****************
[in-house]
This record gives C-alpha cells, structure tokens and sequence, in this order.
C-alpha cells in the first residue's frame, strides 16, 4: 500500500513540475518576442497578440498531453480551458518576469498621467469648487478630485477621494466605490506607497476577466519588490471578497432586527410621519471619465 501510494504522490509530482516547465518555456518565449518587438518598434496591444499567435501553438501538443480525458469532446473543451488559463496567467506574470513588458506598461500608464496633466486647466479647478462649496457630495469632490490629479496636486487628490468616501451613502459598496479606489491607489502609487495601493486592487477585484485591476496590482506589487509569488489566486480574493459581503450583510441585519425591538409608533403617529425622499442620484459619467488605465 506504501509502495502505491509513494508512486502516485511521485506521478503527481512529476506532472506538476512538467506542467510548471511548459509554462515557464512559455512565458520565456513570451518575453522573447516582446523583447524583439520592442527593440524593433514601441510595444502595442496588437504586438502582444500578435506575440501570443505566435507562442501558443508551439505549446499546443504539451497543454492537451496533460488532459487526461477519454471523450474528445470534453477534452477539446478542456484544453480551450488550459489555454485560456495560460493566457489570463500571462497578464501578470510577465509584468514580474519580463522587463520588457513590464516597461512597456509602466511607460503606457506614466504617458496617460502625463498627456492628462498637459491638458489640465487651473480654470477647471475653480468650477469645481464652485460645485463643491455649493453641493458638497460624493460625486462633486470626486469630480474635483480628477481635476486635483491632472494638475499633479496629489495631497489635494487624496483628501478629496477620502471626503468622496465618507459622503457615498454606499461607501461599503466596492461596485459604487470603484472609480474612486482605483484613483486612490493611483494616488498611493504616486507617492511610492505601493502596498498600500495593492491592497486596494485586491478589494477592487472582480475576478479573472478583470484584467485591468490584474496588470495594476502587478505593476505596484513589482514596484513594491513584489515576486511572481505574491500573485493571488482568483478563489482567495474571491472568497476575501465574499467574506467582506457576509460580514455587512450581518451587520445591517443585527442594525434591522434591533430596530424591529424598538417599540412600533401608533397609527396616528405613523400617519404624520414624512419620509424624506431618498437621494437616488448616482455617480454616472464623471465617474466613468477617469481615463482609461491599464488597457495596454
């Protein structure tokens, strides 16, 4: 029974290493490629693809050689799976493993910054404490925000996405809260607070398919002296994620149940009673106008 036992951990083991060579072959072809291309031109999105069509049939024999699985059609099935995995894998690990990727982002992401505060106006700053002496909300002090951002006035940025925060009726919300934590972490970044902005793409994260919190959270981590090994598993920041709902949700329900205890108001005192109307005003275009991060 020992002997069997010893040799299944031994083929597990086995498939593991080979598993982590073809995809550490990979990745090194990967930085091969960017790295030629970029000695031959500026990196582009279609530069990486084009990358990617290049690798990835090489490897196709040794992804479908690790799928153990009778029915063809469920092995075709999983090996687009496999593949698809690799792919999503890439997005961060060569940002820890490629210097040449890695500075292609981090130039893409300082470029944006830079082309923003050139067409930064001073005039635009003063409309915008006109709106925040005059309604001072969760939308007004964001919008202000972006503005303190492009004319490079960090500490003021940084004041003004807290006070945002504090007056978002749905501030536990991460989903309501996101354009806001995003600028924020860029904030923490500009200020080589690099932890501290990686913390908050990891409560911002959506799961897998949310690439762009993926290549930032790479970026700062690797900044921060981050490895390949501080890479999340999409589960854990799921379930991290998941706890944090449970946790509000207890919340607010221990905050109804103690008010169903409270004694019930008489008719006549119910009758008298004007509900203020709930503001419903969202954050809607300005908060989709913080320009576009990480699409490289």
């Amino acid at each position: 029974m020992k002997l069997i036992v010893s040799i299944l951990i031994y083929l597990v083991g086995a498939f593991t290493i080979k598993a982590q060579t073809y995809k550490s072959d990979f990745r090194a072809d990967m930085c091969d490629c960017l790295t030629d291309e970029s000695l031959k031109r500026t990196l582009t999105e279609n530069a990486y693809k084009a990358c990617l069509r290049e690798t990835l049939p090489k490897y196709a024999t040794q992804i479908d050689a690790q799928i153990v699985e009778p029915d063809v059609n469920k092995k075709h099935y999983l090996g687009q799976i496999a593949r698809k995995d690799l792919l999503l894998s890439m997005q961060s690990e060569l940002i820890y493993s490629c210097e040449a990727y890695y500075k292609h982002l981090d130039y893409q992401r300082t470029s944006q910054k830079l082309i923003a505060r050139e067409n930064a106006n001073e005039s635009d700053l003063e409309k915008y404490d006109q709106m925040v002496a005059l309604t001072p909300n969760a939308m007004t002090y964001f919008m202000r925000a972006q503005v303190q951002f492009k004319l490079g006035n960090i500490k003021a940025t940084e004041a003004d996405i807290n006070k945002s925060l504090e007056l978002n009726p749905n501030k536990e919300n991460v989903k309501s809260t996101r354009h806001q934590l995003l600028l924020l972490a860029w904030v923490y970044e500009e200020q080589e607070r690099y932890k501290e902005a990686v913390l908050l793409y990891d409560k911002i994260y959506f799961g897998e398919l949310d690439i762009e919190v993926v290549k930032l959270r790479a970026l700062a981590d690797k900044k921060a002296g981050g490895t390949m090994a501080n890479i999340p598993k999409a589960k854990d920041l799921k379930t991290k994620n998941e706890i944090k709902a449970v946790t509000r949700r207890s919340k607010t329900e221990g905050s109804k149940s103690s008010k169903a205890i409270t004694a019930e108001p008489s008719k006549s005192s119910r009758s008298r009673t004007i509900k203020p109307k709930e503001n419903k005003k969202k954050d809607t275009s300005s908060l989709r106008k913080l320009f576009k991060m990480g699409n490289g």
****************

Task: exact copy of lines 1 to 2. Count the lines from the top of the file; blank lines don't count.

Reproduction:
[in-house]
This record gives C-alpha cells, structure tokens and sequence, in this order.